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[Redmondmag] The Future of IT Skills: - Page 2

post #11 of 35
Quote:
Originally Posted by Kopi View Post
... I'm a Computer Engineer, I want to build embedded systems, design circuits and whatnot. ...
^This.

Quote:
Originally Posted by DuckieHo View Post
I work as a system developer for Fixed Income (bonds, mortgages, structured fianance, swaps, futures, options, etc).

I figure out what the business wants, analyze data, provide designs/architecture, and then build stuff. We work on Windows, Unix, and Linux servers and build with SQL, Java, Perl, BASH scripting, .NET, and C++. Many of our projects take 3-18 months to complete.

Once a week, I have to do Help Desk supporting our 2000+ daily processes and 2-3 dozen application for GBs of financial data.

Software engineer. Check.
Support and Help Desk. Check.
Business analyst. Check.
Project manager. Check.
Business skills. Check.
Database administration. Check.
Hardware engineering. Good enough.... I know more about CPUs/memory/architecture/performance than most from overclocking.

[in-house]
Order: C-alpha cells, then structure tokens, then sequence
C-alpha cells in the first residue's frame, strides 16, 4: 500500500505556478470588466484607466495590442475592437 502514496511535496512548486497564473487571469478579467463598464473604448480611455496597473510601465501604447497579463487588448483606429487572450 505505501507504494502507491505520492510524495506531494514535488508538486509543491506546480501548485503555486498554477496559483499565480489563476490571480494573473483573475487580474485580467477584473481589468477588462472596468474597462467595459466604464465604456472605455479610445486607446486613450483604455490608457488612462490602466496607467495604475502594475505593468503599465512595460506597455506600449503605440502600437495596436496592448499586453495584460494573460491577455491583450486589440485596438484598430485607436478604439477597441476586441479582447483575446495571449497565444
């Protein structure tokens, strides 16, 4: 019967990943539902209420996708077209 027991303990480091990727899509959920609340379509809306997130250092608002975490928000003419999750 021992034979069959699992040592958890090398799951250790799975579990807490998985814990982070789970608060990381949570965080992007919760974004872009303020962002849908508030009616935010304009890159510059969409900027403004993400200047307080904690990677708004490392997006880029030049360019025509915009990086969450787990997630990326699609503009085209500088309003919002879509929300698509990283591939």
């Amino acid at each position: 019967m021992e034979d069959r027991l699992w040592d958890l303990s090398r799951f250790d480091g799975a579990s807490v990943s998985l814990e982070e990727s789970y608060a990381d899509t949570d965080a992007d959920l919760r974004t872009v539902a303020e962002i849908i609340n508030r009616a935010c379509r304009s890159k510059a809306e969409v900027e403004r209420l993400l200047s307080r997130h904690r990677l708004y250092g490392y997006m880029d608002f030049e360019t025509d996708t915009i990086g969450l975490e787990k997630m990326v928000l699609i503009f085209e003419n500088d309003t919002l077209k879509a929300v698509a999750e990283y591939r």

^Win.


I'd really like it if they gave a little bit more info on the details of what they define a "hardware engineer" to be. If they're talking about the person stuck fixing computers, etc. Then yeah, that's getting smaller and smaller.
However, chip designers and the like aren't going anywhere anytime soon. I don't have the resources to pool solid data, but I *think* they are probably rising in demand as we are on an incredibly steep slope tech-wise.

Processes are getting smaller, architectures are changing faster and embedded systems are getting more and more powerful: they need designers.
(Granted, it is one of those fields which will eventually wash you out if you can't keep up with the pace. )
Such a field needs people who understand hardware and software enough to optimize their products.
I agree with the general conclusion of the article (Can't speak of Cloud and Virtualization just yet). In my opinion:

Hardware + Software + Business/Managerial/People skills = win.

Great read!
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post #12 of 35
I have to admit, I envy you guys with the coding knowledge. I seriously should have stuck with it; but I felt that I wasn't smart enough to continue on. So I am going to stick with virtualization, hardware and basic software support.
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post #13 of 35
Great read! Glad I am making the right choices when it comes to my IT career.
post #14 of 35
Quote:
Originally Posted by DuckieHo View Post
I work as a system developer for Fixed Income (bonds, mortgages, structured fianance, swaps, futures, options, etc).

I figure out what the business wants, analyze data, provide designs/architecture, and then build stuff. We work on Windows, Unix, and Linux servers and build with SQL, Java, Perl, BASH scripting, .NET, and C++. Many of our projects take 3-18 months to complete.